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ONS figures prove that deprivation kills, it doesn’t have to be like this

Posted on Nov 2, 2017

ONS figures prove that deprivation kills, it doesn’t have to be like this

For anyone that argues that deprivation doesn’t exist within the UK in 2017 new figures from the Office for National Statistics (ONS) should come as a wake up call.

Of course deprivation exists, you’ve only got to walk around some of our inner city areas or forgotten estates on the outskirts of towns throughout the country to realise this. To see the numbers of food banks sprouting up to help those in abject food poverty and to look at the rise of modern slavery, the zero hours, gig economy jobs that exploit workers desperate for any kind of income.

But in the ONS figures released this week the human cost is there in black and white, the increased levels of illness and the reduced life expectancy.

If you are lucky enough to live in the leafy Hampshire town of Hart, voted the most desirable place to live in the UK five years running, then you can expect to live a full seven to eight years longer than someone living in the most deprived area of the country, Blackpool.

The leading cause of death for men was heart disease, claiming 32,000 lives, with poor diet and lack of exercise being major contributing factors and it’s plain to see how it’s difficult to ensure a healthy lifestyle when you’re reliant upon food banks, discount food and working every available hour on a zero hours contract just to keep a roof over your family’s heads.

Dementia and Alzheimer’s are the biggest killer of women with more than 41,000 women (twice the number of men) dying from these diseases in 2016 alone, with the highest numbers again being within the deprived communities least able to support those affected by the terrible symptoms of these conditions.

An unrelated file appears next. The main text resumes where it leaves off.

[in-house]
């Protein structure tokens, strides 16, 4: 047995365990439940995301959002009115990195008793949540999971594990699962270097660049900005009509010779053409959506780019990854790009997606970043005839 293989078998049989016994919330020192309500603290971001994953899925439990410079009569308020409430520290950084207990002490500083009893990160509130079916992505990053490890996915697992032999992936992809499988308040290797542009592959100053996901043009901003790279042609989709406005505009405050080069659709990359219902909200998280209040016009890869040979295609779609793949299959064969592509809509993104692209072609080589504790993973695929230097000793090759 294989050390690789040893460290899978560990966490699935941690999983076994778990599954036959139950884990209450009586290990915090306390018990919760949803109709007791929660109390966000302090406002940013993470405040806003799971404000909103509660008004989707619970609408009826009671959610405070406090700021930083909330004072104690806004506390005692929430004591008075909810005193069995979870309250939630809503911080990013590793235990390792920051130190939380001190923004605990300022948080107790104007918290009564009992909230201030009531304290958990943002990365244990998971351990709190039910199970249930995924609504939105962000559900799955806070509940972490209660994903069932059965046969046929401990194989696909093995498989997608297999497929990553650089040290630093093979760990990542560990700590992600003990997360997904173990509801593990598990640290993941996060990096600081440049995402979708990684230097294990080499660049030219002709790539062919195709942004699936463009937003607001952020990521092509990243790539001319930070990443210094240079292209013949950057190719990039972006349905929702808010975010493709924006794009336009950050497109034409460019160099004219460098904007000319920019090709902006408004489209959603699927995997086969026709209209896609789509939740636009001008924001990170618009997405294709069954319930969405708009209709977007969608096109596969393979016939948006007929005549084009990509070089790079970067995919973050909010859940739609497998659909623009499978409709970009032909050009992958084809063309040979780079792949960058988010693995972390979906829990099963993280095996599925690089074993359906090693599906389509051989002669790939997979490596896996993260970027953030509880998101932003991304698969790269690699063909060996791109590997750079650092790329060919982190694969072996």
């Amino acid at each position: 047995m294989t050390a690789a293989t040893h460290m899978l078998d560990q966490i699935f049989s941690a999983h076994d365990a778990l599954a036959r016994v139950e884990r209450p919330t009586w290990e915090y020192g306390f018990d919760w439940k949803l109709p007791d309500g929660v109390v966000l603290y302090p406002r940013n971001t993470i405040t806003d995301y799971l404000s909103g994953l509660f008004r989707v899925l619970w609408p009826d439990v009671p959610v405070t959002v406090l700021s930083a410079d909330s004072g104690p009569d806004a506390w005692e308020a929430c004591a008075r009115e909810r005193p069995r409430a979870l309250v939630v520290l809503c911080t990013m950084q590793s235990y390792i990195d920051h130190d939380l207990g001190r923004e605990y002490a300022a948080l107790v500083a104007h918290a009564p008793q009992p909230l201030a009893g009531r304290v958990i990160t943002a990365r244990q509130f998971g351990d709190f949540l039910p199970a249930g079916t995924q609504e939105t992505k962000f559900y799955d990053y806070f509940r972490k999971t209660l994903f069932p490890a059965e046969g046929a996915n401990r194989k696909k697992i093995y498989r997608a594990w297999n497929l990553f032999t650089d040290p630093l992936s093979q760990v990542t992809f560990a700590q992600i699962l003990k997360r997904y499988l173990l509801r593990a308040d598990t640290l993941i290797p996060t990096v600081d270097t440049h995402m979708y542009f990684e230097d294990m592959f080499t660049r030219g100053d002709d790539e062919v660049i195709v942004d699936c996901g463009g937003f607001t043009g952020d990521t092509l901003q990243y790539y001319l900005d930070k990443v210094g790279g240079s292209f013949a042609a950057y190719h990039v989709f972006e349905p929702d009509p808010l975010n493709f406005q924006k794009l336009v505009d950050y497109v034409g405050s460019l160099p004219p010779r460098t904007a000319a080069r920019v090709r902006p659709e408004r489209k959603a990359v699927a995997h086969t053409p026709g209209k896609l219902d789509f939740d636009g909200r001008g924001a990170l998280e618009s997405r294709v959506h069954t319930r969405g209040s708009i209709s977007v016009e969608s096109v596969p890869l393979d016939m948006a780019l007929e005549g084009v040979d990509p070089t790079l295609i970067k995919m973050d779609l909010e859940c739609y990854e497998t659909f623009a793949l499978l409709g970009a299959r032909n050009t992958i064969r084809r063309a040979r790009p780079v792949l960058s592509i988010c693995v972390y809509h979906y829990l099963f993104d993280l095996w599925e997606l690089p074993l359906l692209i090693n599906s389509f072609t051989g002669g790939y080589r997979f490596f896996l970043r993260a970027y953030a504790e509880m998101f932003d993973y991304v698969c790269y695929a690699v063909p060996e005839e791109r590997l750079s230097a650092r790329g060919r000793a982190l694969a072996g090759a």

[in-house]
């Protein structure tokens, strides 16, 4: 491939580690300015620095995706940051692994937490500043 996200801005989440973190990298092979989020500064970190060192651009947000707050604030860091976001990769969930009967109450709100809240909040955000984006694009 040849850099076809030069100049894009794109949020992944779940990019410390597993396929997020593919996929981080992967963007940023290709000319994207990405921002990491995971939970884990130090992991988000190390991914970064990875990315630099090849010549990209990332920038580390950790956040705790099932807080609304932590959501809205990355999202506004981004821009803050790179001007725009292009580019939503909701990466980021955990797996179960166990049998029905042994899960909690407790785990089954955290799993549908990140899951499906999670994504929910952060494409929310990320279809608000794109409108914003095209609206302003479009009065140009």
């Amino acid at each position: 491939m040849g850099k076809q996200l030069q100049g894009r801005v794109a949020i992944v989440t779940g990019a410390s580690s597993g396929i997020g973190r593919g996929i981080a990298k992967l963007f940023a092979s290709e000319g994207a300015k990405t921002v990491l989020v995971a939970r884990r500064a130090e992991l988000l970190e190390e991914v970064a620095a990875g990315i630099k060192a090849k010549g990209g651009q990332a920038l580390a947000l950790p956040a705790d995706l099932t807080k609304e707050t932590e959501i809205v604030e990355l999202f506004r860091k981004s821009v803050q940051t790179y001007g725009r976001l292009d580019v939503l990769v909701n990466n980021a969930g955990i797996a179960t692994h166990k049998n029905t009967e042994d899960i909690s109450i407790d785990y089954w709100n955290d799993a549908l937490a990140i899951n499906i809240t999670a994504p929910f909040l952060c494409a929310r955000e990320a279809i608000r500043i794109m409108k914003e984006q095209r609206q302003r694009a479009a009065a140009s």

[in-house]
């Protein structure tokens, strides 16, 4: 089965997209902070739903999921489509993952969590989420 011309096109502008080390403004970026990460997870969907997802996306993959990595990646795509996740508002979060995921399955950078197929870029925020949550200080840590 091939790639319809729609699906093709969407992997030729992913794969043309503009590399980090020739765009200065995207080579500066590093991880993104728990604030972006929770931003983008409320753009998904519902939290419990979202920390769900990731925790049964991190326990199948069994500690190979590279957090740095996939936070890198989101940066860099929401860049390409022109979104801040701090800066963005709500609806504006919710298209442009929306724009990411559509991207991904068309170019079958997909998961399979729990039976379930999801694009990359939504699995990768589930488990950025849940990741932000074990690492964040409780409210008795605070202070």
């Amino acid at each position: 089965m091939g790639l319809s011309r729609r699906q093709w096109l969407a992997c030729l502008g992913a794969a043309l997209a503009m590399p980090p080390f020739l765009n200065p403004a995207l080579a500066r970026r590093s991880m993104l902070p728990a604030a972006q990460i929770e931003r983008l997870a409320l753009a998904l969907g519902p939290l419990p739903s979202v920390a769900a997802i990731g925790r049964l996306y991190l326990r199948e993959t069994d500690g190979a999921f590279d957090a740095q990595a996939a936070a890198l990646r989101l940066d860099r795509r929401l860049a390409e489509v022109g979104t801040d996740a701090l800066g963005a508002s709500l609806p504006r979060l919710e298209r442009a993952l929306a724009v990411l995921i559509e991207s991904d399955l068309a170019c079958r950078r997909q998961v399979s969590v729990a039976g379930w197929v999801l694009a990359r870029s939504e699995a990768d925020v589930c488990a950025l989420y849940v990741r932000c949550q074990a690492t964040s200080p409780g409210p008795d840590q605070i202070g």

The third-biggest killer for men was lung cancer, with approximately 16,500 deaths in England and Wales. If you live in one of the most deprived areas, you are twice as likely to die from lung cancer compared with those in least deprived areas.

Exposure to exhaust fumes and hazardous substances like asbestos greatly increase the risk of developing a respiratory disease and pollution tends to affect deprived communities far more than affluent neighbourhoods. This is again born out by the increased mortality figures for chronic lower respiratory diseases like emphysema and chronic bronchitis in deprived areas.

Additionally breast and prostate cancers are more prevalent in areas of deprivation.

Deprivation kills the most vulnerable members of our society, deprivation is a result of political choices.

The ONS defines deprivation as ‘an overall measure based on factors such as income, employment, health and education within an area,’ these can all be rectified if the political will is there to address them. Isn’t it time that the great inequality of wealth was addressed in our society?

Source: https://visual.ons.gov.uk/deprivation-by-leading-cause-of-death/

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